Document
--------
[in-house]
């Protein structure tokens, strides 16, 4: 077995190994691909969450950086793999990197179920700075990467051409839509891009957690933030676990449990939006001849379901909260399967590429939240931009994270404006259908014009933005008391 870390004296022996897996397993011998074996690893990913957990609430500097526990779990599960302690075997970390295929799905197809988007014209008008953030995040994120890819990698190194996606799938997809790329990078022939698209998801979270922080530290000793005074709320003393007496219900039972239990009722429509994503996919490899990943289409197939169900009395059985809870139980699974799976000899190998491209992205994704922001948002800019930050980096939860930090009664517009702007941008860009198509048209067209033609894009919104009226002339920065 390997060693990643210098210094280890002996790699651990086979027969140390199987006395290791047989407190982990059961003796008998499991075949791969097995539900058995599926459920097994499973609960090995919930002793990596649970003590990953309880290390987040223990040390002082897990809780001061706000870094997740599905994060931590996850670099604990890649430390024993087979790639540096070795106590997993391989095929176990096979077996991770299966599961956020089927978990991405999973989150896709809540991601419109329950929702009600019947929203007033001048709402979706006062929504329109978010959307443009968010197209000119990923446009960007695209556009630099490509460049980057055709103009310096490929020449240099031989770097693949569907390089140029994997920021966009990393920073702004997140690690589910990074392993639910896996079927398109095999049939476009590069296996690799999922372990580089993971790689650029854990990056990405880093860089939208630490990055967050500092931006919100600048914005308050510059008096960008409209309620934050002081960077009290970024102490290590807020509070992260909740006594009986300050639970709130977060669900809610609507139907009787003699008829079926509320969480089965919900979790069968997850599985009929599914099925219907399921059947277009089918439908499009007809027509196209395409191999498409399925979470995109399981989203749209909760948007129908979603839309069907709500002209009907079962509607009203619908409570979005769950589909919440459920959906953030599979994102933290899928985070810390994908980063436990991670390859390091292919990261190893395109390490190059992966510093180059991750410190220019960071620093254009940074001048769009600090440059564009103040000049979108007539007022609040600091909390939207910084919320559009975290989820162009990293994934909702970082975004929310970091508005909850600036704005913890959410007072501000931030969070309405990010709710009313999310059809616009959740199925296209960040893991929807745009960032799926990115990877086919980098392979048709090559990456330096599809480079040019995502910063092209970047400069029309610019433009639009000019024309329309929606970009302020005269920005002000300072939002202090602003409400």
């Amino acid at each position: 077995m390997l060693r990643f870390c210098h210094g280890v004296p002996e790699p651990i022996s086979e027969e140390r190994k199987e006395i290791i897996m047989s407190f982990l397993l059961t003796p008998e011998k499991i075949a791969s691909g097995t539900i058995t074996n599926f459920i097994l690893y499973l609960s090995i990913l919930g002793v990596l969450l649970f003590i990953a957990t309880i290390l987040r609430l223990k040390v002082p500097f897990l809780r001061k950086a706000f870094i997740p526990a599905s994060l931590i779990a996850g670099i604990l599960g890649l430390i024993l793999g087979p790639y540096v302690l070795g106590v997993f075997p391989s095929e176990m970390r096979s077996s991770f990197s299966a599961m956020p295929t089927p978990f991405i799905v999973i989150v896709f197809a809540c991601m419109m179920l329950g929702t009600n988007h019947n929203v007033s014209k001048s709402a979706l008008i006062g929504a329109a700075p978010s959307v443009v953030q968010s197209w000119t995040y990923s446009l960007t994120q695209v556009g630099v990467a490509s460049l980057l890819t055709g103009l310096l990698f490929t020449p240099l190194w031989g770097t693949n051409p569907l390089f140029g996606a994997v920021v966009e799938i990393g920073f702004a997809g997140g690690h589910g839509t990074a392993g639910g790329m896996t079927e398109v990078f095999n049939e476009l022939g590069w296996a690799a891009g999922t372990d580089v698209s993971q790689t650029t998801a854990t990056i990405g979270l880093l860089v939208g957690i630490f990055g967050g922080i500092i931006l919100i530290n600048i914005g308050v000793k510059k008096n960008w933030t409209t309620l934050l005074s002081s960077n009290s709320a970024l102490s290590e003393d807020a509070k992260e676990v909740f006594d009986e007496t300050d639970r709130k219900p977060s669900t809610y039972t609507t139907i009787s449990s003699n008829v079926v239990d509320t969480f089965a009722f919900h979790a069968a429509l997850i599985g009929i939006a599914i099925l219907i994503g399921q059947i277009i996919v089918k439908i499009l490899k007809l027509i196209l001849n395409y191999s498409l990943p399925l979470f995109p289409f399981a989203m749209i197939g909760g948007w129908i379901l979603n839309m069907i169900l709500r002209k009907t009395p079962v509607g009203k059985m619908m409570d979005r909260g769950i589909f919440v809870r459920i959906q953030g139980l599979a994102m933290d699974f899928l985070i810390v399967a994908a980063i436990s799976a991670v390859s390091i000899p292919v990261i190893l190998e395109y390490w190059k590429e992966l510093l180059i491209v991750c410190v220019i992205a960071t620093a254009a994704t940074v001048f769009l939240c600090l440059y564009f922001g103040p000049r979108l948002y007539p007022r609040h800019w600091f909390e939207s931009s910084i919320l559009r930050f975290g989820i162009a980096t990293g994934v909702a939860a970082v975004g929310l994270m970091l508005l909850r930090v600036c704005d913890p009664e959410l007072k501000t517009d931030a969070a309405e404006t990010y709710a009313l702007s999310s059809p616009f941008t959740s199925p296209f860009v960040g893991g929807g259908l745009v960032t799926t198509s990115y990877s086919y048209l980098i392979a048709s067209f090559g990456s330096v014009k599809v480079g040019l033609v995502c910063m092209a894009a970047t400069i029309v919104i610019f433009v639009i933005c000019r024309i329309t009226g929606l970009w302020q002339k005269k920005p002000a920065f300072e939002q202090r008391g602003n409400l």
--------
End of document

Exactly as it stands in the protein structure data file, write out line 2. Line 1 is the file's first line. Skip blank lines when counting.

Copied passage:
């Protein structure tokens, strides 16, 4: 077995190994691909969450950086793999990197179920700075990467051409839509891009957690933030676990449990939006001849379901909260399967590429939240931009994270404006259908014009933005008391 870390004296022996897996397993011998074996690893990913957990609430500097526990779990599960302690075997970390295929799905197809988007014209008008953030995040994120890819990698190194996606799938997809790329990078022939698209998801979270922080530290000793005074709320003393007496219900039972239990009722429509994503996919490899990943289409197939169900009395059985809870139980699974799976000899190998491209992205994704922001948002800019930050980096939860930090009664517009702007941008860009198509048209067209033609894009919104009226002339920065 390997060693990643210098210094280890002996790699651990086979027969140390199987006395290791047989407190982990059961003796008998499991075949791969097995539900058995599926459920097994499973609960090995919930002793990596649970003590990953309880290390987040223990040390002082897990809780001061706000870094997740599905994060931590996850670099604990890649430390024993087979790639540096070795106590997993391989095929176990096979077996991770299966599961956020089927978990991405999973989150896709809540991601419109329950929702009600019947929203007033001048709402979706006062929504329109978010959307443009968010197209000119990923446009960007695209556009630099490509460049980057055709103009310096490929020449240099031989770097693949569907390089140029994997920021966009990393920073702004997140690690589910990074392993639910896996079927398109095999049939476009590069296996690799999922372990580089993971790689650029854990990056990405880093860089939208630490990055967050500092931006919100600048914005308050510059008096960008409209309620934050002081960077009290970024102490290590807020509070992260909740006594009986300050639970709130977060669900809610609507139907009787003699008829079926509320969480089965919900979790069968997850599985009929599914099925219907399921059947277009089918439908499009007809027509196209395409191999498409399925979470995109399981989203749209909760948007129908979603839309069907709500002209009907079962509607009203619908409570979005769950589909919440459920959906953030599979994102933290899928985070810390994908980063436990991670390859390091292919990261190893395109390490190059992966510093180059991750410190220019960071620093254009940074001048769009600090440059564009103040000049979108007539007022609040600091909390939207910084919320559009975290989820162009990293994934909702970082975004929310970091508005909850600036704005913890959410007072501000931030969070309405990010709710009313999310059809616009959740199925296209960040893991929807745009960032799926990115990877086919980098392979048709090559990456330096599809480079040019995502910063092209970047400069029309610019433009639009000019024309329309929606970009302020005269920005002000300072939002202090602003409400």